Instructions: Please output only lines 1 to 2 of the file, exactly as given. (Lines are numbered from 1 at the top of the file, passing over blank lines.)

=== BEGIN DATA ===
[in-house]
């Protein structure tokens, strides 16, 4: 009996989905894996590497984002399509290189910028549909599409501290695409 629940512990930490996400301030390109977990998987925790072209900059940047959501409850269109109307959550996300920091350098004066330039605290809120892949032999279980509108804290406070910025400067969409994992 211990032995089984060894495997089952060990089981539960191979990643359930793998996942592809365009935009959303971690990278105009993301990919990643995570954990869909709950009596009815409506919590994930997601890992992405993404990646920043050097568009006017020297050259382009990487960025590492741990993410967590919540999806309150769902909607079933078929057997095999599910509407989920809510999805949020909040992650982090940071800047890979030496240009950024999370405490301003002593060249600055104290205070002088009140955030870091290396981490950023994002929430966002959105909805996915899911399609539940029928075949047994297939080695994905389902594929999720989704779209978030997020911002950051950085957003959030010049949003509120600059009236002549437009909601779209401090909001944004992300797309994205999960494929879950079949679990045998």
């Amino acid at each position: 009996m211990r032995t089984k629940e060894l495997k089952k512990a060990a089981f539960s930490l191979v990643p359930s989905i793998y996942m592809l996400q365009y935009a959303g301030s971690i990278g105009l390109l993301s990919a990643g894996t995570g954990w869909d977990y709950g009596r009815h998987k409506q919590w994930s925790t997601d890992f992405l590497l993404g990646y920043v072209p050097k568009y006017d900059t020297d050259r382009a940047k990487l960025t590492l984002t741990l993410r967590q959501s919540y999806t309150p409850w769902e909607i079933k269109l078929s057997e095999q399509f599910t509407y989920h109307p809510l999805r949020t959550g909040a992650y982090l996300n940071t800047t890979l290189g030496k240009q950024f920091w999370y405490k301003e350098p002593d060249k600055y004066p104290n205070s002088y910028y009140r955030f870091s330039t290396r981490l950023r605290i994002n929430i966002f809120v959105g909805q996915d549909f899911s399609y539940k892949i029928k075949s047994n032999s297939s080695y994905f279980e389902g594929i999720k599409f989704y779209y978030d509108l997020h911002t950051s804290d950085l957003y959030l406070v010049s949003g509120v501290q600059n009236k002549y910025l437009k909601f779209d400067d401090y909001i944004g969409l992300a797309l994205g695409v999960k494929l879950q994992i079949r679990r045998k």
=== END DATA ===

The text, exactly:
[in-house]
């Protein structure tokens, strides 16, 4: 009996989905894996590497984002399509290189910028549909599409501290695409 629940512990930490996400301030390109977990998987925790072209900059940047959501409850269109109307959550996300920091350098004066330039605290809120892949032999279980509108804290406070910025400067969409994992 211990032995089984060894495997089952060990089981539960191979990643359930793998996942592809365009935009959303971690990278105009993301990919990643995570954990869909709950009596009815409506919590994930997601890992992405993404990646920043050097568009006017020297050259382009990487960025590492741990993410967590919540999806309150769902909607079933078929057997095999599910509407989920809510999805949020909040992650982090940071800047890979030496240009950024999370405490301003002593060249600055104290205070002088009140955030870091290396981490950023994002929430966002959105909805996915899911399609539940029928075949047994297939080695994905389902594929999720989704779209978030997020911002950051950085957003959030010049949003509120600059009236002549437009909601779209401090909001944004992300797309994205999960494929879950079949679990045998």